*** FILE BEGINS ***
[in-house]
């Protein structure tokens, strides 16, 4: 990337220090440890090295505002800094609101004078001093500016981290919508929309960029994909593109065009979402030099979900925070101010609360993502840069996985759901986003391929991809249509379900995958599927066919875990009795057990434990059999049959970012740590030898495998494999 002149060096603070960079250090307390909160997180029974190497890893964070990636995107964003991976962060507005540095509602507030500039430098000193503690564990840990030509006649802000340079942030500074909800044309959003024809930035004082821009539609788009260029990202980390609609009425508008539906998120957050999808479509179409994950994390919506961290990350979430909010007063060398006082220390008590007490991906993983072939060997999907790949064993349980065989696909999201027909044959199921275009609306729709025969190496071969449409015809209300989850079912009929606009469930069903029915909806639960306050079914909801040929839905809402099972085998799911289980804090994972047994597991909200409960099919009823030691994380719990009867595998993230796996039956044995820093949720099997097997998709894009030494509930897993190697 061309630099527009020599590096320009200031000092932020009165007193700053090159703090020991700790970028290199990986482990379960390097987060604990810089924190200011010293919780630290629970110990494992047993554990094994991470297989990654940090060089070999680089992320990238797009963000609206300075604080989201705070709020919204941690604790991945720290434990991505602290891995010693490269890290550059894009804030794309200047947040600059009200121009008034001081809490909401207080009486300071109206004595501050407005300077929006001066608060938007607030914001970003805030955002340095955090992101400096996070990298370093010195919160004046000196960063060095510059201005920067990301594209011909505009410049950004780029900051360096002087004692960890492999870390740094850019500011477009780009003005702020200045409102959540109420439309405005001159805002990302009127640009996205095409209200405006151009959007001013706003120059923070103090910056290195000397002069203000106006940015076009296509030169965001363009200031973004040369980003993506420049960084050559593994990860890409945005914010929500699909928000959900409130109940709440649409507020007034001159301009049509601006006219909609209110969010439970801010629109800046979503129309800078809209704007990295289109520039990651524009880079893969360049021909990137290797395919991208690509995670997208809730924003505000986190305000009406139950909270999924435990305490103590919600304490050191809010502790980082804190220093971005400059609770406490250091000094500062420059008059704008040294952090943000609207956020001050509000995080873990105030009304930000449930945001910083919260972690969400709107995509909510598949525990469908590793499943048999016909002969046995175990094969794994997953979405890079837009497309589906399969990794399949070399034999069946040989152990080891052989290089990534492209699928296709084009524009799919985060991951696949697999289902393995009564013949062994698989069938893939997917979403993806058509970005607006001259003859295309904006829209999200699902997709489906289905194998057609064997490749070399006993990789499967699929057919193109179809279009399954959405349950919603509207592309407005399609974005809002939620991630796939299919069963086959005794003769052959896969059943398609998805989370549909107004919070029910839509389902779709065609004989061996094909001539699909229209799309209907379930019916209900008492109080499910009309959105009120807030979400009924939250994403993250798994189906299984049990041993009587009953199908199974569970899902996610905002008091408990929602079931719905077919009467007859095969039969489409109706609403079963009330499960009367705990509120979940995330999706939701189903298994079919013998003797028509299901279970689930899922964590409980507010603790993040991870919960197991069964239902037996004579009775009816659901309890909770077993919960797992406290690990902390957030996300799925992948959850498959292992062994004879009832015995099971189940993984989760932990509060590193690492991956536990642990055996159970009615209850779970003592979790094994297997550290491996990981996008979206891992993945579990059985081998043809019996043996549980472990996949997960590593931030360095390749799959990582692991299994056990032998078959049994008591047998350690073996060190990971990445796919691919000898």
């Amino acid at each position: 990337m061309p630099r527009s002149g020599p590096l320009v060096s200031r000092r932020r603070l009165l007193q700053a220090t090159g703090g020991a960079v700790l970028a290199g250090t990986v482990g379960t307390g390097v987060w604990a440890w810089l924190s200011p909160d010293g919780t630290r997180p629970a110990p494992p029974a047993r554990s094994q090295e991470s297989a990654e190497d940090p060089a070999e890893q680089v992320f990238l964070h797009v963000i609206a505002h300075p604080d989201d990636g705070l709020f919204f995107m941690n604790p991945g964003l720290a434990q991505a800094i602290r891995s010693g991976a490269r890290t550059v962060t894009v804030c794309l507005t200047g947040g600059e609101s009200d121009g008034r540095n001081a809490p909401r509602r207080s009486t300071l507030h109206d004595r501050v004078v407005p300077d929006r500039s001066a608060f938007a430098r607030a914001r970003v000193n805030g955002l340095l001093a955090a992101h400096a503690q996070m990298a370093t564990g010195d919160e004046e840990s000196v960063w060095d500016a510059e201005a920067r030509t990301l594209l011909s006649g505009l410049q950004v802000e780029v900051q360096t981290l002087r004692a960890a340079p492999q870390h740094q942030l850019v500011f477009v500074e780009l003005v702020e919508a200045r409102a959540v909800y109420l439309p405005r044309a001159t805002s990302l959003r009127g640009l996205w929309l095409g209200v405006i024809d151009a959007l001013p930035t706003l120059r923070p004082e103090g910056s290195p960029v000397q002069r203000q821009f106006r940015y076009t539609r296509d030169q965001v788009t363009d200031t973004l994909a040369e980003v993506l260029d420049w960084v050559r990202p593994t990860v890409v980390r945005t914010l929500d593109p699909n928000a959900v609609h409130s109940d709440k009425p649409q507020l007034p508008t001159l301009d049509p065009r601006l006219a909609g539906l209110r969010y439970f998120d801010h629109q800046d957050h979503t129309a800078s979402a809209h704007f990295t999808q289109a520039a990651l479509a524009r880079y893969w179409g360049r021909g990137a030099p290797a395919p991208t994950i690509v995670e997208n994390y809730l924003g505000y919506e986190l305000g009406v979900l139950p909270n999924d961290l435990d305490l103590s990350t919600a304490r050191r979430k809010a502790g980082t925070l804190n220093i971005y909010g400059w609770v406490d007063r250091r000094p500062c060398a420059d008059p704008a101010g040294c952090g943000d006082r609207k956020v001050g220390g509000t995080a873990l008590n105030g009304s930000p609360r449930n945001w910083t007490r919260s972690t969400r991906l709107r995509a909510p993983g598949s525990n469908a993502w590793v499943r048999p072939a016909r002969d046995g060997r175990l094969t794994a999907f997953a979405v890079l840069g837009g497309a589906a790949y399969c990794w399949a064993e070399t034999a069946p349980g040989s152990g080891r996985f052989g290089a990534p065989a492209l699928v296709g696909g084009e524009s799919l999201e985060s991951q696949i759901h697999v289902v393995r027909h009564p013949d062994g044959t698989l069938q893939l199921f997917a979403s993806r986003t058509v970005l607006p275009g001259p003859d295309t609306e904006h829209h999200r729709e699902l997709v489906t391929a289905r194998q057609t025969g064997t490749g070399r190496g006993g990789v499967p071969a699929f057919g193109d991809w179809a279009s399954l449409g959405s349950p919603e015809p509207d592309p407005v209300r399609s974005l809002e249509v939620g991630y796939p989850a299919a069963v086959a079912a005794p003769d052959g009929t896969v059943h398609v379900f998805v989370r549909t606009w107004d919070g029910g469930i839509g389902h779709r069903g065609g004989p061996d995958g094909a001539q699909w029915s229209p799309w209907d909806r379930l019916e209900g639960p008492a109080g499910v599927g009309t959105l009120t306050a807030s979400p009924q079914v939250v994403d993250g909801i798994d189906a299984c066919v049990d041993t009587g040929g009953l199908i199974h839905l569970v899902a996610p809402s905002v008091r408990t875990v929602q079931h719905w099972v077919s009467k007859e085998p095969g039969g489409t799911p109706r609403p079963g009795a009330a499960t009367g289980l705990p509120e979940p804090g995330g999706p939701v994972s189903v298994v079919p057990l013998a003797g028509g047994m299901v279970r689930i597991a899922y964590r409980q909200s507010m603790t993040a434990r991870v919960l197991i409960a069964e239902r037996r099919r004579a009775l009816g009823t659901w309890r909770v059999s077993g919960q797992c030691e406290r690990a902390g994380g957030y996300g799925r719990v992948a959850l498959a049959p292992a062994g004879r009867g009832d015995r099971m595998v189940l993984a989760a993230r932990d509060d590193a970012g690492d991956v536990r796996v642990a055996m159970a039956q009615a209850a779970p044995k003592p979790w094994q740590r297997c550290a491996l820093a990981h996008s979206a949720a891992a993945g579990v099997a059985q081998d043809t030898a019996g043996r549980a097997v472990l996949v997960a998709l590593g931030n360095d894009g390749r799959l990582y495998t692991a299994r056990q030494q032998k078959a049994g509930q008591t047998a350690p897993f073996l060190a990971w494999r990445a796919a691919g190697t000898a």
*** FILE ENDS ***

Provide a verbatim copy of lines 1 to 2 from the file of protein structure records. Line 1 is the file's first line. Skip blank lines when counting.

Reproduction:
[in-house]
């Protein structure tokens, strides 16, 4: 990337220090440890090295505002800094609101004078001093500016981290919508929309960029994909593109065009979402030099979900925070101010609360993502840069996985759901986003391929991809249509379900995958599927066919875990009795057990434990059999049959970012740590030898495998494999 002149060096603070960079250090307390909160997180029974190497890893964070990636995107964003991976962060507005540095509602507030500039430098000193503690564990840990030509006649802000340079942030500074909800044309959003024809930035004082821009539609788009260029990202980390609609009425508008539906998120957050999808479509179409994950994390919506961290990350979430909010007063060398006082220390008590007490991906993983072939060997999907790949064993349980065989696909999201027909044959199921275009609306729709025969190496071969449409015809209300989850079912009929606009469930069903029915909806639960306050079914909801040929839905809402099972085998799911289980804090994972047994597991909200409960099919009823030691994380719990009867595998993230796996039956044995820093949720099997097997998709894009030494509930897993190697 061309630099527009020599590096320009200031000092932020009165007193700053090159703090020991700790970028290199990986482990379960390097987060604990810089924190200011010293919780630290629970110990494992047993554990094994991470297989990654940090060089070999680089992320990238797009963000609206300075604080989201705070709020919204941690604790991945720290434990991505602290891995010693490269890290550059894009804030794309200047947040600059009200121009008034001081809490909401207080009486300071109206004595501050407005300077929006001066608060938007607030914001970003805030955002340095955090992101400096996070990298370093010195919160004046000196960063060095510059201005920067990301594209011909505009410049950004780029900051360096002087004692960890492999870390740094850019500011477009780009003005702020200045409102959540109420439309405005001159805002990302009127640009996205095409209200405006151009959007001013706003120059923070103090910056290195000397002069203000106006940015076009296509030169965001363009200031973004040369980003993506420049960084050559593994990860890409945005914010929500699909928000959900409130109940709440649409507020007034001159301009049509601006006219909609209110969010439970801010629109800046979503129309800078809209704007990295289109520039990651524009880079893969360049021909990137290797395919991208690509995670997208809730924003505000986190305000009406139950909270999924435990305490103590919600304490050191809010502790980082804190220093971005400059609770406490250091000094500062420059008059704008040294952090943000609207956020001050509000995080873990105030009304930000449930945001910083919260972690969400709107995509909510598949525990469908590793499943048999016909002969046995175990094969794994997953979405890079837009497309589906399969990794399949070399034999069946040989152990080891052989290089990534492209699928296709084009524009799919985060991951696949697999289902393995009564013949062994698989069938893939997917979403993806058509970005607006001259003859295309904006829209999200699902997709489906289905194998057609064997490749070399006993990789499967699929057919193109179809279009399954959405349950919603509207592309407005399609974005809002939620991630796939299919069963086959005794003769052959896969059943398609998805989370549909107004919070029910839509389902779709065609004989061996094909001539699909229209799309209907379930019916209900008492109080499910009309959105009120807030979400009924939250994403993250798994189906299984049990041993009587009953199908199974569970899902996610905002008091408990929602079931719905077919009467007859095969039969489409109706609403079963009330499960009367705990509120979940995330999706939701189903298994079919013998003797028509299901279970689930899922964590409980507010603790993040991870919960197991069964239902037996004579009775009816659901309890909770077993919960797992406290690990902390957030996300799925992948959850498959292992062994004879009832015995099971189940993984989760932990509060590193690492991956536990642990055996159970009615209850779970003592979790094994297997550290491996990981996008979206891992993945579990059985081998043809019996043996549980472990996949997960590593931030360095390749799959990582692991299994056990032998078959049994008591047998350690073996060190990971990445796919691919000898």